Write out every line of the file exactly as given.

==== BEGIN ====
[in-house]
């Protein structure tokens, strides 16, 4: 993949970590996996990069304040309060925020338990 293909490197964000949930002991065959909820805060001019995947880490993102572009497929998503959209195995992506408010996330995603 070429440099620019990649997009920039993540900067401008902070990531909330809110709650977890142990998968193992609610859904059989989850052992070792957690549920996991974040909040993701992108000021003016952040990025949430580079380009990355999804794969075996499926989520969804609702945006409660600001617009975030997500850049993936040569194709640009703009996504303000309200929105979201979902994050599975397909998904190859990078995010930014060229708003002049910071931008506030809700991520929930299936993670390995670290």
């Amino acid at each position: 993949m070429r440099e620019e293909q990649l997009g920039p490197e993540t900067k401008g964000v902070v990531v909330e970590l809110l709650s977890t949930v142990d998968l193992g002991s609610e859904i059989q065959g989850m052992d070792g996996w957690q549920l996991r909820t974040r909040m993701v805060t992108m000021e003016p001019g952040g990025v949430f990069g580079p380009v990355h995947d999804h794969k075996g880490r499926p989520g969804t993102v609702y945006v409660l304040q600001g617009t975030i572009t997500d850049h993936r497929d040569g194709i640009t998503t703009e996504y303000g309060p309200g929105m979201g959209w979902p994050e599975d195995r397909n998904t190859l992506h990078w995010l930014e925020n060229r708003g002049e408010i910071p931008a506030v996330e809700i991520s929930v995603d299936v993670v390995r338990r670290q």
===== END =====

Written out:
[in-house]
């Protein structure tokens, strides 16, 4: 993949970590996996990069304040309060925020338990 293909490197964000949930002991065959909820805060001019995947880490993102572009497929998503959209195995992506408010996330995603 070429440099620019990649997009920039993540900067401008902070990531909330809110709650977890142990998968193992609610859904059989989850052992070792957690549920996991974040909040993701992108000021003016952040990025949430580079380009990355999804794969075996499926989520969804609702945006409660600001617009975030997500850049993936040569194709640009703009996504303000309200929105979201979902994050599975397909998904190859990078995010930014060229708003002049910071931008506030809700991520929930299936993670390995670290």
């Amino acid at each position: 993949m070429r440099e620019e293909q990649l997009g920039p490197e993540t900067k401008g964000v902070v990531v909330e970590l809110l709650s977890t949930v142990d998968l193992g002991s609610e859904i059989q065959g989850m052992d070792g996996w957690q549920l996991r909820t974040r909040m993701v805060t992108m000021e003016p001019g952040g990025v949430f990069g580079p380009v990355h995947d999804h794969k075996g880490r499926p989520g969804t993102v609702y945006v409660l304040q600001g617009t975030i572009t997500d850049h993936r497929d040569g194709i640009t998503t703009e996504y303000g309060p309200g929105m979201g959209w979902p994050e599975d195995r397909n998904t190859l992506h990078w995010l930014e925020n060229r708003g002049e408010i910071p931008a506030v996330e809700i991520s929930v995603d299936v993670v390995r338990r670290q």